Vigilant Blog

News, trends and analysis in employment law, HR, safety & workers' comp

Apr 03, 2020

Background check disclosure okay despite extra language


The U.S. Ninth Circuit Court of Appeals recently ruled that an employer complied with the stand-alone disclosure restrictions imposed by the federal Fair Credit Reporting Act (FCRA) despite adding minimal language about what the background check (“consumer report”) entailed, how it would be obtained, and how the information would be used for employment purposes. As an employer, if you use a third party company to gather criminal history or other background information on workers, the FCRA requires you to provide a clear and conspicuous disclosure and obtain workers’ authorization to run the background check. The disclosure and authorization must be in a stand-alone document and cannot contain extraneous information beyond the disclosure required by the FCRA. Applicants brought a class action lawsuit under the FCRA alleging that the company willfully violated disclosure requirements by issuing a “muddled” and “confusing” disclosure that contained extraneous information. The court disagreed. Beyond a plain statement disclosing that a “consumer report may be obtained for employment purposes,” the court said it was fine to include a concise explanation as to what this phrase means. The disclosure satisfied FCRA requirements because it wasn’t overshadowed by the additional information, which furthered the purpose of the disclosure by helping the applicant understand it (Walker v. Fred Meyer, Inc., 9th Cir, March 2020).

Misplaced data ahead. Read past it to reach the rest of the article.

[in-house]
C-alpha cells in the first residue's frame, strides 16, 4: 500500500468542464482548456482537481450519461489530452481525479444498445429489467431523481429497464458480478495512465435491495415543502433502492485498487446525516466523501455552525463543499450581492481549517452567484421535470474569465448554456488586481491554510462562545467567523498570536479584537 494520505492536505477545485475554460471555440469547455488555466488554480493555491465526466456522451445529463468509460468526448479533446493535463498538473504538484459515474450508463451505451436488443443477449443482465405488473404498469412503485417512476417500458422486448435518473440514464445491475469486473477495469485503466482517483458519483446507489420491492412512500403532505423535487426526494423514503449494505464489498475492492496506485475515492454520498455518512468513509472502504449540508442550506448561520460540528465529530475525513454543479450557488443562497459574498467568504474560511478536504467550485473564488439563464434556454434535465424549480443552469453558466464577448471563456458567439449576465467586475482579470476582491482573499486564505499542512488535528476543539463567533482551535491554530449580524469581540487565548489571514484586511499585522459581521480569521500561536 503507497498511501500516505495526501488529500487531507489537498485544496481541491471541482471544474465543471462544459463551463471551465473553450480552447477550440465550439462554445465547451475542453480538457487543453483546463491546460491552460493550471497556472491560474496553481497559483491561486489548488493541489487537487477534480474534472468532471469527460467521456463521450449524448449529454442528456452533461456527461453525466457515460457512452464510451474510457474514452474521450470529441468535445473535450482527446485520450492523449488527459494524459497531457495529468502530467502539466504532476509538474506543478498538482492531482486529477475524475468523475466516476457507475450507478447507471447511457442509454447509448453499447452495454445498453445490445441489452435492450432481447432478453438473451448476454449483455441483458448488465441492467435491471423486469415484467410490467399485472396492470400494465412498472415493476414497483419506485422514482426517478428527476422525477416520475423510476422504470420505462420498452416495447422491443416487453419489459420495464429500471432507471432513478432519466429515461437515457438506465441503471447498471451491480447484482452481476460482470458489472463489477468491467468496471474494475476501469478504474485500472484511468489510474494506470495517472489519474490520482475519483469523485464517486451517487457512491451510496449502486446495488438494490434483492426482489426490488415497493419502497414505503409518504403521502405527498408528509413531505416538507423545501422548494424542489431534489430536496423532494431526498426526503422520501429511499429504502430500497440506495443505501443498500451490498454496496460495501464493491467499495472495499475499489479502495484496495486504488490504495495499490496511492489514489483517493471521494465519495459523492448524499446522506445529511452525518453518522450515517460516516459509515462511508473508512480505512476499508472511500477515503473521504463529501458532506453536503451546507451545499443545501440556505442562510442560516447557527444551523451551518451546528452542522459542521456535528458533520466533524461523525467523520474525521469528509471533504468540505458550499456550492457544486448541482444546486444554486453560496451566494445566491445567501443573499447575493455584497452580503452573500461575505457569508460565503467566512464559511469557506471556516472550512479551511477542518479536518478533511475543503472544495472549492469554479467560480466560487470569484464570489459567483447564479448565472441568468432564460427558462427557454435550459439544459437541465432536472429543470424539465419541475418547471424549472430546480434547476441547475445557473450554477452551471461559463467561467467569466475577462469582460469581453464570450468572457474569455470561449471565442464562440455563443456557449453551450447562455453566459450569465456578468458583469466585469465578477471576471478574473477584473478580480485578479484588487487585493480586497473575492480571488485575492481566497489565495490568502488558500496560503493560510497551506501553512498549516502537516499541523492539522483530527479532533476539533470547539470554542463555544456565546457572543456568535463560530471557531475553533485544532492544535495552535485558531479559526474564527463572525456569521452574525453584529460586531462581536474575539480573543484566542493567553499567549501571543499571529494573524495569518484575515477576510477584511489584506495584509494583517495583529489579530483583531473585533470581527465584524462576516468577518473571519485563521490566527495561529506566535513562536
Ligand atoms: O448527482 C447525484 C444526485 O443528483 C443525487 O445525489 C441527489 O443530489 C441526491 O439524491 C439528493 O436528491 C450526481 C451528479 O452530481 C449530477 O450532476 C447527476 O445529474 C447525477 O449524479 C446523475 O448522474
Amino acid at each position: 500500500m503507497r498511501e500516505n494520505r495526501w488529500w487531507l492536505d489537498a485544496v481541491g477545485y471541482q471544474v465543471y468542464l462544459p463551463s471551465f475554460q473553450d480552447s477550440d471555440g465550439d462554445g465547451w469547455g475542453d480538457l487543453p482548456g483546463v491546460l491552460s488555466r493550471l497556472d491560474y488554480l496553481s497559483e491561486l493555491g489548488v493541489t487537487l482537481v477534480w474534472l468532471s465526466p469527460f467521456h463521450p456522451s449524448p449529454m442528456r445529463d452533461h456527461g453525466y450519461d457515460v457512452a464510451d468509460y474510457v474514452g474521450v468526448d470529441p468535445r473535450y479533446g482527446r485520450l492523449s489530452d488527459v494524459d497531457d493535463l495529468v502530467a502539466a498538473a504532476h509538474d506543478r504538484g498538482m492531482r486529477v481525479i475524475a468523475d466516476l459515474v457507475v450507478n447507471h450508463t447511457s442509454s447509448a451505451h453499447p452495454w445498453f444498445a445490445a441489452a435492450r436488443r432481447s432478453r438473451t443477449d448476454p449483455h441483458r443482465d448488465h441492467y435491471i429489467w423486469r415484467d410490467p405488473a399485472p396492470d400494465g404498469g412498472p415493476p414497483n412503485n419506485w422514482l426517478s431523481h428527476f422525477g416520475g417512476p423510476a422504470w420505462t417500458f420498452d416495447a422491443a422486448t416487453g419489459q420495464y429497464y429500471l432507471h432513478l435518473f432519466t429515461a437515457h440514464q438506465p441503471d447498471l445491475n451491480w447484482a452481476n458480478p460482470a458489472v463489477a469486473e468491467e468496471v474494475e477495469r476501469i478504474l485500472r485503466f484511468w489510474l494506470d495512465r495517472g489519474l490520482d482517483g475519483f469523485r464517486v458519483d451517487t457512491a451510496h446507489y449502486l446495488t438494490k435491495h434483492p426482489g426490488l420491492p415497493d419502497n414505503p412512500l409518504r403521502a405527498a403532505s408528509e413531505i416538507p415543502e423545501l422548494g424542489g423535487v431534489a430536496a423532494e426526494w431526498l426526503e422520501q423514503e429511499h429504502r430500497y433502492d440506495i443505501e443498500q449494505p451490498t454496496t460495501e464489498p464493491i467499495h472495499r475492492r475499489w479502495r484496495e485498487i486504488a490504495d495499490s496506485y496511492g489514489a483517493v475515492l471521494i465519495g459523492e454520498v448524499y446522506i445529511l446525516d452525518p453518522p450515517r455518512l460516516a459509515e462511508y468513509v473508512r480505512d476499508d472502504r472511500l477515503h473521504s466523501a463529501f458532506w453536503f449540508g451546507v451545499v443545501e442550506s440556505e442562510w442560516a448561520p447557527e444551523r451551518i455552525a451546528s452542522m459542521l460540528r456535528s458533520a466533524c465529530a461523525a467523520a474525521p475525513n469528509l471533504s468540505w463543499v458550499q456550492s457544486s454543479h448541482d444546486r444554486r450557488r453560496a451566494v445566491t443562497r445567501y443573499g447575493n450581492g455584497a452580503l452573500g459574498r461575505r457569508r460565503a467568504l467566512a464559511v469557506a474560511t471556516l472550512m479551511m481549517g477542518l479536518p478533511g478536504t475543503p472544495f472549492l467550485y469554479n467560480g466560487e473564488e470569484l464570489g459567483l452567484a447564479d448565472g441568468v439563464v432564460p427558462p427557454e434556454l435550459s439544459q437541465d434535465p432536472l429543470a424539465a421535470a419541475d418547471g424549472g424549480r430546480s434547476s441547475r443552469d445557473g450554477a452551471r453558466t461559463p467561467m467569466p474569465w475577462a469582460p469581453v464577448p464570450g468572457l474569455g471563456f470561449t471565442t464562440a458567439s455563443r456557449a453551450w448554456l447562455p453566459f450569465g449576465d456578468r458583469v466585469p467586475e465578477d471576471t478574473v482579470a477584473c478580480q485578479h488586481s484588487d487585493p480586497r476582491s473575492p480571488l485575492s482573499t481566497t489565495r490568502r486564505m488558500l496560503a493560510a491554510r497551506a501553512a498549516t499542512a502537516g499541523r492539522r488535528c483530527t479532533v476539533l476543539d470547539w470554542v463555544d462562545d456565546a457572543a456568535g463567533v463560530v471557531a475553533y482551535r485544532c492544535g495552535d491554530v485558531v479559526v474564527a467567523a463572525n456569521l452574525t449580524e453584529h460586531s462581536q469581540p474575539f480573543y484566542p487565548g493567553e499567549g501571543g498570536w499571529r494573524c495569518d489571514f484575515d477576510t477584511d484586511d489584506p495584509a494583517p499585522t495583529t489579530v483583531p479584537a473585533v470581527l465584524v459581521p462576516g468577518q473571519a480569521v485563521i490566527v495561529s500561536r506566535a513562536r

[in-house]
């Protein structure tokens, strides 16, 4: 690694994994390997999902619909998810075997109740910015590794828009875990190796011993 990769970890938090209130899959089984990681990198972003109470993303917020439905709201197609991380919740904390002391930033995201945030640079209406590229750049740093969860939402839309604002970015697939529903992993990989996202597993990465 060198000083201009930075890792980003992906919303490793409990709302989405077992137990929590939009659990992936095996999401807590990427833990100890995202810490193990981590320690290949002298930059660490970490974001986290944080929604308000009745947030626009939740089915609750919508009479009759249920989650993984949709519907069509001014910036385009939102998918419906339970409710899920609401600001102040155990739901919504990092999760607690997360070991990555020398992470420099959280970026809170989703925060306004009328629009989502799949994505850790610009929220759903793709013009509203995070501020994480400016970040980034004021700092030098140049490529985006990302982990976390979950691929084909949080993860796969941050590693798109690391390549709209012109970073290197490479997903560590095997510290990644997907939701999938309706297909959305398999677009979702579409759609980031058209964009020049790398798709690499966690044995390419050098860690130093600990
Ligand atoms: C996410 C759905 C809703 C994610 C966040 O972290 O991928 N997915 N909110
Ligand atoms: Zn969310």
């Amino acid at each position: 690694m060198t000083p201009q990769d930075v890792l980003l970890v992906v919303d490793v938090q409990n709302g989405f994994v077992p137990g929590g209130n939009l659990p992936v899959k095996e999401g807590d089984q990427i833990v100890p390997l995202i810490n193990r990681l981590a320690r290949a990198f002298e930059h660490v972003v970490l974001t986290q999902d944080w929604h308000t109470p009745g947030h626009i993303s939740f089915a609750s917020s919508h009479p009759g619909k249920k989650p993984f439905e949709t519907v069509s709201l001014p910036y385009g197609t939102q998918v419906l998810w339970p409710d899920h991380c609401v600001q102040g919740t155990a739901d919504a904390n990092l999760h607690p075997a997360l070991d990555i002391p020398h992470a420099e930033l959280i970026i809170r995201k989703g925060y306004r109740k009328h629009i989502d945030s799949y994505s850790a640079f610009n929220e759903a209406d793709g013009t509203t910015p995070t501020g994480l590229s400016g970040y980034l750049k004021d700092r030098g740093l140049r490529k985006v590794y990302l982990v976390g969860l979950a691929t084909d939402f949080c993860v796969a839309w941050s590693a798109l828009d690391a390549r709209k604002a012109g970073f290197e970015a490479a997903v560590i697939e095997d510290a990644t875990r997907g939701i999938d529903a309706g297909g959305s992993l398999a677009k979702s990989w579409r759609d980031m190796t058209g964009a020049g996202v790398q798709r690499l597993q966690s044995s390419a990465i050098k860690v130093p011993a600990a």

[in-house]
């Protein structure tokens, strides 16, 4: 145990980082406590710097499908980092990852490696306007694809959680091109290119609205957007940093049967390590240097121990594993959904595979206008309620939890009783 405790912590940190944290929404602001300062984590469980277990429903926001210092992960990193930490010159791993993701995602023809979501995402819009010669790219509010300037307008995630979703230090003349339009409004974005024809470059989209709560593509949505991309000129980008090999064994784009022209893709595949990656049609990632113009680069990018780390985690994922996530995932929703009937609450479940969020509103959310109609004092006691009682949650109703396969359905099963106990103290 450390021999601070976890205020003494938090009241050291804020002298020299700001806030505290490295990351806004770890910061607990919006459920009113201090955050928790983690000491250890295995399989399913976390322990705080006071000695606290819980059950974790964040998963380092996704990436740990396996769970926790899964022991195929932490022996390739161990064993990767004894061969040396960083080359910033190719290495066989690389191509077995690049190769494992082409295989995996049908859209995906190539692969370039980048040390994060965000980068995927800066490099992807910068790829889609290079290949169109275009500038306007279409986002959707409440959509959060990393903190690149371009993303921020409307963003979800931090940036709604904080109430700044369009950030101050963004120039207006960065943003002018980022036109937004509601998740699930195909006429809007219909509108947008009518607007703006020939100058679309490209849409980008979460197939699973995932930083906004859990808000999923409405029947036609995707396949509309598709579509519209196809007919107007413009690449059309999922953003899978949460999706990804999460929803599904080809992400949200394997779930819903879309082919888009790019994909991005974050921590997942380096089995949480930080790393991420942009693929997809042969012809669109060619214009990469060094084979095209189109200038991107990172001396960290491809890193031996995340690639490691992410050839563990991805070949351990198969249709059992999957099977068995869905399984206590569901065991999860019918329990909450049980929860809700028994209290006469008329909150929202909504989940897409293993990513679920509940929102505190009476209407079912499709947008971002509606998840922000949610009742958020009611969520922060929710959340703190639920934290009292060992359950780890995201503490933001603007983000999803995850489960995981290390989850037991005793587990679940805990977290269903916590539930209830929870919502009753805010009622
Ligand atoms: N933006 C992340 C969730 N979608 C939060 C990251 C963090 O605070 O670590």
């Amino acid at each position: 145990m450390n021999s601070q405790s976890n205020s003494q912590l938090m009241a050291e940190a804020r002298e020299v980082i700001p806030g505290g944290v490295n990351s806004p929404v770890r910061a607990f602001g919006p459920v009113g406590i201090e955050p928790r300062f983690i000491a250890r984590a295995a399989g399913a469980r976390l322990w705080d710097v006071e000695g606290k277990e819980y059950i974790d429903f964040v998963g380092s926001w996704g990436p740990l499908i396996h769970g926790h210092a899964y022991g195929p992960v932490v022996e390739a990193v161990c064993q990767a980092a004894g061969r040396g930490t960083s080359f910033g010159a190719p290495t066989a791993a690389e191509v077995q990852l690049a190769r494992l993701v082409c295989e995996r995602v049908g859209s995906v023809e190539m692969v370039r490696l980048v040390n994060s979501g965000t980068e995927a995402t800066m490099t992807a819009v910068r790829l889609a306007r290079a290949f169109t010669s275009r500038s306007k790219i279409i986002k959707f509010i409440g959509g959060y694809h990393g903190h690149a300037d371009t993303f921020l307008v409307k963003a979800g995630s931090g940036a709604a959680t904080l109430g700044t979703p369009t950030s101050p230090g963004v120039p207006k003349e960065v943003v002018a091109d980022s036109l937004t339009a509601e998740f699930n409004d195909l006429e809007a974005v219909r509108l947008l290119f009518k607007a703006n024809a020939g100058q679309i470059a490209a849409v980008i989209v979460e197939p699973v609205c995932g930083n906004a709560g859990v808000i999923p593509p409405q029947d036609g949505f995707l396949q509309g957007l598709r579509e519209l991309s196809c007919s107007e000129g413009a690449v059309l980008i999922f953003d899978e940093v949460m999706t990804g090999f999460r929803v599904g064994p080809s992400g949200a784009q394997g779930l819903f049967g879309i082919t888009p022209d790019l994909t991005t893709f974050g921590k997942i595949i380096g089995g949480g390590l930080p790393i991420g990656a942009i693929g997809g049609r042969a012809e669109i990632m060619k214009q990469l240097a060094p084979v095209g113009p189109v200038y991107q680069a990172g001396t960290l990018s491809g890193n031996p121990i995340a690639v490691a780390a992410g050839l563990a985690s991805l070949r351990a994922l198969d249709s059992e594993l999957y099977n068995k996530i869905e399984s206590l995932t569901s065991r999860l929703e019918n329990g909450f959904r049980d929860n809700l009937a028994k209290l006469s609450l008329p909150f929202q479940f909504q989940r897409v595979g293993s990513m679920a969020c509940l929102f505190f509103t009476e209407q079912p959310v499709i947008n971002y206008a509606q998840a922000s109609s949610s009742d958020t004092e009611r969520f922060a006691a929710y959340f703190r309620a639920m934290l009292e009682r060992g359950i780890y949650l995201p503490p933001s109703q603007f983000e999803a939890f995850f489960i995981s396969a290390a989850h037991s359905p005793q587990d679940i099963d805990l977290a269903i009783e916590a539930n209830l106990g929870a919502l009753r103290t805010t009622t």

Tips: Interestingly, the court also ruled that when you send the FCRA notice of potential adverse action (stating that you intend to deny employment because of a negative background check), the candidate has a right to dispute inaccuracies with the consumer reporting agency but not with you as the employer. This is a fair point, since it’s the agency that compiled the report. However, it’s still helpful to invite the candidate to let you know of any errors (or give an opportunity to explain), so you have the option to reconsider if that seems like the right thing to do. Be sure to consult with your Vigilant Law Group employment attorney if you have any concerns about your processes and forms for pre-employment background checks. Also check out our Legal Guide, Background Checks: Simple Third-Party Reports and Model Forms, Background Checks: Federal Notices and Background Checks: California Notices.

This website presents general information in nontechnical language. This information is not legal advice. Before applying this information to a specific management decision, consult legal counsel.